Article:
Rio Cobre fisherfolk displeased with fish kill compensation
Fisherfolk and small business operators who were affected by last July’s major fish kill in the Rio Cobre have expressed disappointment with the compensation package they received Wednesday and vow to seek legal action. The payouts, according to...
Fisherfolk and small business operators who were affected by last July’s major fish kill in the Rio Cobre have expressed disappointment with the compensation package they received Wednesday and vow to seek legal action.
The payouts, according to the affected parties, were far lower than what they had submitted in claims to the National Environment and Planning Agency (NEPA) for approval.
Representatives from NEPA handed out 120 cheques each valued at just over $131,000 in a closed-door session at the Bog Walk Seventh-day Adventist Church on Wednesday.
Aska Hart, who has made a living from fishing in the Rio Cobre for 47 years, told The Gleaner that the sum he received was inadequate. Stakeholders were prohibited from fishing for days until technical officials ruled the water safe.
“This cannot help me. The amount of sufferation I go through since last year until now is rough,” said Hart, who has resolved to reinvest the funds in goat farming.
“If they had restocked the river with fish like they promised, things wouldnt be so bad. This is a drop in the bucket,” said Wilton Nesbeth, who has made his livelihood from the river for many years.
Nesbeth said he transitioned into farming after the fish kill but intends to use the funds to purchase mesh wire to make fish traps. He is hopeful that the fish stock will be replenished.
NEPA had served notice of intention to suspend the environmental licence granted to bauxite company UC Rusal (Windalco) over the fish kill.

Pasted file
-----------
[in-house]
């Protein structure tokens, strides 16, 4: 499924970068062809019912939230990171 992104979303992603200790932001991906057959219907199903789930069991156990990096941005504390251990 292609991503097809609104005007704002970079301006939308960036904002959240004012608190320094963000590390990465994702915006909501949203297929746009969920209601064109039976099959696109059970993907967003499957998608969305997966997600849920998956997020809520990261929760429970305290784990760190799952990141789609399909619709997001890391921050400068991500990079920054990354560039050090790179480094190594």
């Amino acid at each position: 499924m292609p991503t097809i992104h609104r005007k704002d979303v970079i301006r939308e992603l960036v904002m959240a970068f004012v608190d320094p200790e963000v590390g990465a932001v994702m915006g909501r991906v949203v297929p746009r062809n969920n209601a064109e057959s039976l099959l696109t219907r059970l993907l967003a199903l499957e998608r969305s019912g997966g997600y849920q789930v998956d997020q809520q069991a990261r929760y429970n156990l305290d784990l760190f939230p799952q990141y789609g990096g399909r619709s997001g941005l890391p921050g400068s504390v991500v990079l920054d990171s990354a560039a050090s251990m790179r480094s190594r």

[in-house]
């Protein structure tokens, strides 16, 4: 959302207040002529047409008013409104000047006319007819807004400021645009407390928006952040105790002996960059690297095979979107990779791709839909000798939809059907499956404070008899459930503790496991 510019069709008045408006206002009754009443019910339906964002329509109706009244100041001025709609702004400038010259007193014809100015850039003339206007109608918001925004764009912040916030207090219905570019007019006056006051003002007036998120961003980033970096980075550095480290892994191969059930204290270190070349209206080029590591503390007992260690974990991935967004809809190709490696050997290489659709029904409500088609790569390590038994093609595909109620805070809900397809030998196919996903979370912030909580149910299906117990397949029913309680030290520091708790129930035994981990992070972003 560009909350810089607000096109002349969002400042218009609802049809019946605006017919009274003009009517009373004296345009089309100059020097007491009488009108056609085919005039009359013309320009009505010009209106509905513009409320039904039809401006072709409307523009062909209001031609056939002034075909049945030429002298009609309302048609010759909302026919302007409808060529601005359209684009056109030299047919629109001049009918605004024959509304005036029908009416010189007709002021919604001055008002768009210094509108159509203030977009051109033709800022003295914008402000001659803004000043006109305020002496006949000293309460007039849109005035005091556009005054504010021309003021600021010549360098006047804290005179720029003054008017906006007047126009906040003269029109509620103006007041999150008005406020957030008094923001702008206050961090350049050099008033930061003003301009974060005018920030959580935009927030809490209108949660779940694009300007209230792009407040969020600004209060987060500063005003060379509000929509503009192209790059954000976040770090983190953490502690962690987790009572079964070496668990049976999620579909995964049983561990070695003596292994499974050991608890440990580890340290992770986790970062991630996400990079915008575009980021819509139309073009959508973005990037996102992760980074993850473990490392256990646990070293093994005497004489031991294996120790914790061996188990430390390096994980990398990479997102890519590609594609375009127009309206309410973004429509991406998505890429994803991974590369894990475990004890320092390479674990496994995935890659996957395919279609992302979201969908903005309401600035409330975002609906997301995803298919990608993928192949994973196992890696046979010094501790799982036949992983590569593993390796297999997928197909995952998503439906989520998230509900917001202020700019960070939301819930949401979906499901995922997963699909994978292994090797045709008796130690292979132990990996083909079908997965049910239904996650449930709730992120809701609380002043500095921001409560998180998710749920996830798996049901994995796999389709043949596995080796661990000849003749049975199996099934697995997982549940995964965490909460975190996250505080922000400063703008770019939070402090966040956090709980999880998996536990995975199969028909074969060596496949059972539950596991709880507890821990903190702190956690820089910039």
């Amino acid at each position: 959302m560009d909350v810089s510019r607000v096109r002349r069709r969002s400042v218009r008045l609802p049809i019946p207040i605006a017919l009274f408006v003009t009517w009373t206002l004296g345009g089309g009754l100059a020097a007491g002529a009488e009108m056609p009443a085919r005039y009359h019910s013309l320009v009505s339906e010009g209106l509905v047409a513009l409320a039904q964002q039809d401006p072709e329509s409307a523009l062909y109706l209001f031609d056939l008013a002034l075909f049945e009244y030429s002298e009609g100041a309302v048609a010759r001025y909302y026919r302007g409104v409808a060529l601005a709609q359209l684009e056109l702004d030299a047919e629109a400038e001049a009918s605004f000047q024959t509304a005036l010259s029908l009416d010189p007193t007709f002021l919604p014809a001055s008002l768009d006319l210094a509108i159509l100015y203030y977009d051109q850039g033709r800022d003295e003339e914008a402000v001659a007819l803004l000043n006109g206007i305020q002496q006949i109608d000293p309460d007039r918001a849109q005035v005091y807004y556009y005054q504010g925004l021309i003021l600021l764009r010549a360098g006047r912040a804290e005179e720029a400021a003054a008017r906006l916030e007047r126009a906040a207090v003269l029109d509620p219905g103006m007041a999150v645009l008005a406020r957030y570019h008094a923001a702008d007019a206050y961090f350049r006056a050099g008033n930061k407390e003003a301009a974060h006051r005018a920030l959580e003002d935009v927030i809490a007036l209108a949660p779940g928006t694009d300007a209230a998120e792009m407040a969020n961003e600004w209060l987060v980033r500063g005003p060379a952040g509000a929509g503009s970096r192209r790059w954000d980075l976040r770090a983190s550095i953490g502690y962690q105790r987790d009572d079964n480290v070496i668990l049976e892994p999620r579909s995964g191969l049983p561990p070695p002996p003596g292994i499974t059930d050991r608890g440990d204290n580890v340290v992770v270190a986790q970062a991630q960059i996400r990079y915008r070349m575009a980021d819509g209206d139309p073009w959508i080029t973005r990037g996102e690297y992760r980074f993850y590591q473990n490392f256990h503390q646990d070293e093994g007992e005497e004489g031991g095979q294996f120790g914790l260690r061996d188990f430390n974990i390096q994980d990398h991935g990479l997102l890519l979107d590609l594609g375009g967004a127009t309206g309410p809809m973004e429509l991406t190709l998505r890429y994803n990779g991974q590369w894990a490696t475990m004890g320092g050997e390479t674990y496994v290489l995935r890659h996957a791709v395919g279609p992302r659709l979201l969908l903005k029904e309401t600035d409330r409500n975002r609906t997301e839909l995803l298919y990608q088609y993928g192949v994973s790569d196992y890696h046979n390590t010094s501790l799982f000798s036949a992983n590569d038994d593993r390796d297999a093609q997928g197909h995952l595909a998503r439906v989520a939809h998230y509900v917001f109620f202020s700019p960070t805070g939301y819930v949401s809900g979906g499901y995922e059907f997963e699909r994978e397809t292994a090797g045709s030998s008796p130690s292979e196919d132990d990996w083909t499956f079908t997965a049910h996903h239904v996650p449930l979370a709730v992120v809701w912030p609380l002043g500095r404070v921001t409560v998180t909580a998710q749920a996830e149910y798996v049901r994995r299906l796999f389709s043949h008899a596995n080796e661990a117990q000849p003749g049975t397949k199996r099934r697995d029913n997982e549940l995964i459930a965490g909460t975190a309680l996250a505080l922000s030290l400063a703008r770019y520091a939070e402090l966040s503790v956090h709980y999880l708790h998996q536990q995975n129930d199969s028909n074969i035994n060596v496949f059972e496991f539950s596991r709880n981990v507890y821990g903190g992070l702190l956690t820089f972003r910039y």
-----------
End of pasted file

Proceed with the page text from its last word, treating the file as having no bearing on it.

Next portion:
UC Rusal reported on July 30 that effluent at its Ewarton plant in St Catherine overflowed into waterways.
Christopher Thompson, another stakeholder, said he has been longing for the compensation. However, he, too, was disappointed about the amount dispensed.
“This is not enough. Mi nuh really satisfy because mi nuh recover from di one dem before,” he disclosed, while lamenting the failure of NEPA to restock the river with fish.
NEPA had recommended $57.2 million in compensation to the affected fisherfolk, but only $16 million was approved by the Government.
The sum was calculated using the average daily catch of each species of fish and the number of fishermen who were estimated to be in the area.
The Government drew down on Windalco’s environment performance bond of US$771,000 following the spillage of effluent.
Opposition Leader Mark Golding, who toured the area in the aftermath of the fish kill, had promised to help with restocking the river with fish, but this has not been forthcoming.
Golding told The Gleaner Wednesday that he had contacted NEPA and requested a time frame for his donors to deliver the fish but was told by the agency that they were awaiting Cabinet aporoval.
In the meantime, the opposition leader is questioning the justification for treating the fishermen less favourably than other agencies such as NEPA and the National Irrigation Commission (NIC).
“The fisherfolk suffered the biggest reduction in percentage terms, and they are getting only 28 per cent, while NEPA and the NIC are getting 100 per cent, along with the National Water Commission getting 40 per cent of the total allocation,” Golding said.
President of the Friends of the Rio Cobre, Kestenord Gordon, encouraged the fisherfolk to accept the initial payout while he seeks redress for full compensation in the courts.
Gleaner queries submitted to NEPA went unanswered up to press time Wednesday.